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Annual Cybercrime Costs to Double to $6 Trillion by 2021

Global annual cybercrime costs will grow from $3 trillion in 2015 to $6 trillion annually by 2021, according to fresh forecasting.

Cybersecurity Ventures predicts that in the next five years, costs from damage and destruction of data, stolen money, lost productivity, theft of intellectual property, theft of personal and financial data, embezzlement, fraud, post-attack disruption to the normal course of business, forensic investigation, restoration and deletion of hacked data and systems, and reputational harm will double as the attack surface grows a full order of magnitude larger than what it is today.

“We are at a critical point in cyber warfare,” said Tyler Cohen-Wood, a cyber-specialist at security awareness training company Inspired eLearning, in the Cybersecurity Ventures report. “In the past two years, we have seen a massive upswing in hackers breaking into some of the most highly secure corporations and stealing financial data, intellectual property, and very sensitive personal information—and it seems to be growing exponentially.”

Cybersecurity Ventures’ estimate is based on historical cybercrime figures including recent year-over-year growth, a dramatic increase in hostile nation state sponsored and organized crime gang hacking activities, changes in the threat landscape and the cyber-defenses that are expected to be pitted against hackers and cybercriminals over that time.

Perhaps most impacting: The firm estimates that by 2020, the world will need to cyber-defend 50 times more data than it does today.

“Microsoft frames digital growth with its estimate that by 2020 four billion people will be online—twice the number that are online now,” the report noted. “They predict 50 billion devices will be connected to the Internet by 2020, and data volumes online will be 50 times greater than today.

The report also cites FCC numbers that today count 7 billion people, about 850 million web servers online, and about 4 billion zetabytes of digital content worldwide. By 2022, the commission predicts there will be 8 billion people, 75-300 billion networked devices globally and 96 zetabytes of digital content.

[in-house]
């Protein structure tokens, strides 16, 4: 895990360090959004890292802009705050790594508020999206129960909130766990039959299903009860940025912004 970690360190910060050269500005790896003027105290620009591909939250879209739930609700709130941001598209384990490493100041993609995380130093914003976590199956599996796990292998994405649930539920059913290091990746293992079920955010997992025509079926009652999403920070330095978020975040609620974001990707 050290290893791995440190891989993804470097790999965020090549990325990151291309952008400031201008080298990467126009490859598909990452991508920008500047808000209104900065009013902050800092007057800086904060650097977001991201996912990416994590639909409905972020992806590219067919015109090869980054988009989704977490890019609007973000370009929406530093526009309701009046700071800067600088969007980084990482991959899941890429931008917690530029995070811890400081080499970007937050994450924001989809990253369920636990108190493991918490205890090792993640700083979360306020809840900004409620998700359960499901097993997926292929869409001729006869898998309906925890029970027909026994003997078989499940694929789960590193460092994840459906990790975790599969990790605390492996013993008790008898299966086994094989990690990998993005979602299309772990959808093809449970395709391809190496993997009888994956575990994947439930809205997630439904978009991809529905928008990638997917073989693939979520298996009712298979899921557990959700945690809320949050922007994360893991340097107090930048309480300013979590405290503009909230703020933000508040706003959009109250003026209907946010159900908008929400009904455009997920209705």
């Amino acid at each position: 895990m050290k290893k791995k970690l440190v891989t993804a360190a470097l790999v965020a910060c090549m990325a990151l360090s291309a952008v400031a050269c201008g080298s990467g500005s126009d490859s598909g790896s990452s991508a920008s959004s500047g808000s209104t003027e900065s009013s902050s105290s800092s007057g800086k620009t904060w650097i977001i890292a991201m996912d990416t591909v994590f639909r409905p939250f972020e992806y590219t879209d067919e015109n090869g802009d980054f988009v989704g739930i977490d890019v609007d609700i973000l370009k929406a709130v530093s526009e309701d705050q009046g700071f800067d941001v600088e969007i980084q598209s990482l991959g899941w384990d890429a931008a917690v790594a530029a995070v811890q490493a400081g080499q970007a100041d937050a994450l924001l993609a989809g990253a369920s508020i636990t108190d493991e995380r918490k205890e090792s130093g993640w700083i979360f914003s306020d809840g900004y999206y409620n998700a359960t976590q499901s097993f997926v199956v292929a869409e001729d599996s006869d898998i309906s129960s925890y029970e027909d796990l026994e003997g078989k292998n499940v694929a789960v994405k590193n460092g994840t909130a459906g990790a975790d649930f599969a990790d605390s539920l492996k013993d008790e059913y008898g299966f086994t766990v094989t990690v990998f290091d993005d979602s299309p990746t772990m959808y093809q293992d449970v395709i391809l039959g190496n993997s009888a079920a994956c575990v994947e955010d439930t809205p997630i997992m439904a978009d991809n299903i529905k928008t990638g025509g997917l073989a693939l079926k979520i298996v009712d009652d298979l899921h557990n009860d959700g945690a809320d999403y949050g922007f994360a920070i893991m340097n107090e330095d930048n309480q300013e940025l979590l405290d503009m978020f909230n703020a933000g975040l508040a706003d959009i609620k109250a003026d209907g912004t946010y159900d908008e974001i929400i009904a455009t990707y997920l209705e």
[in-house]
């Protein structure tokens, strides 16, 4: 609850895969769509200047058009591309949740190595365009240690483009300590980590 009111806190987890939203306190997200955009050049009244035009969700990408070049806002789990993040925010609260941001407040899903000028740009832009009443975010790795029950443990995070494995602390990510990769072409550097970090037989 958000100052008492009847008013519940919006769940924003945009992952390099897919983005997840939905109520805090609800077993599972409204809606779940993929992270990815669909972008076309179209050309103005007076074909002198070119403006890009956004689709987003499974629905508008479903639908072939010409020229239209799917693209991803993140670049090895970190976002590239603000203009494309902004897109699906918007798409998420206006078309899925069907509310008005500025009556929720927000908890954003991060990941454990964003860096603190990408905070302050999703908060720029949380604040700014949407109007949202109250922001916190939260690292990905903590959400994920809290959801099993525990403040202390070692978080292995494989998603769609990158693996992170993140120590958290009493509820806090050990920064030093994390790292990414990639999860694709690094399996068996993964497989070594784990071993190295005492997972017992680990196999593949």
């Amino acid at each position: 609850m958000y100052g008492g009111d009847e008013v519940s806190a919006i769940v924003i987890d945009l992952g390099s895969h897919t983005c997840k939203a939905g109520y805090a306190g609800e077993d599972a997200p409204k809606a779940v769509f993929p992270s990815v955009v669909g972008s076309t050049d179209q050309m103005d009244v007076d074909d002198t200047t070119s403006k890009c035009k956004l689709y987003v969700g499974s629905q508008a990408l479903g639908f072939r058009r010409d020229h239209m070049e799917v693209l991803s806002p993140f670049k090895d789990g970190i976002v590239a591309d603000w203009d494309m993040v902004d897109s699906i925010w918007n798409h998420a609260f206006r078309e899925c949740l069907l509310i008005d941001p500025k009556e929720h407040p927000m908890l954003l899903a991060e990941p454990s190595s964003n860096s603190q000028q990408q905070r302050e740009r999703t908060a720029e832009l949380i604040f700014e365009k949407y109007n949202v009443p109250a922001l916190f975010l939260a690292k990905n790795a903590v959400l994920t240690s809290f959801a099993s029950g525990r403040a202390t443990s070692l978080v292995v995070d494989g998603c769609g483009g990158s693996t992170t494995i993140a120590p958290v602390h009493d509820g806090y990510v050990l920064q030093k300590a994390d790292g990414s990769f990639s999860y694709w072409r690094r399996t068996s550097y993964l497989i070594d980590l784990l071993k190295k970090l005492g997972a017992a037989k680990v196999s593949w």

“The construction industry is just one example of the future hot targets for cyber-attacks,” the firm said. “As construction companies begin to standardize on IoT devices including thermostats, water heaters, and power systems, a whole new attack surface will emerge for hackers.”

Commensurate with the rising threat levels, Cybersecurity Ventures predicts that global spending on cybersecurity products and services will exceed $1 trillion cumulatively over the next five years, up from $75 billion in 2015.

Industry analyst numbers in general may end up being below the mark, the report warned: “IT analyst forecasts are unable to keep pace with the dramatic rise in cybercrime, the ransomware epidemic, the refocusing of malware from PCs and laptops to smartphones and mobile devices, the deployment of billions of under-protected internet of things (IoT) devices, the legions of hackers-for-hire, and the more sophisticated cyber-attacks launching at businesses, governments, educational institutions and consumers globally.”

Steve Morgan, founder of Cybersecurity Ventures, explained, “We anticipate 12-15% year-over-year growth through 2021, compared to the 8-10% projected over the next five years by several industry analysts. It is likely that analyst firms will catch up during the second half of 2016 and update the disproportionately low share of total IT spending which security is expected to account for (over the next five years) in their current reports. Many corporations are hesitant to announce breaches they’ve suffered—and the amounts of their increased security budgets —for fears of reputational damage and of antagonizing cybercriminals. By 2020, we expect IT analysts covering cybersecurity will be predicting five-year spending forecasts (to 2025) at well over $1 trillion.”

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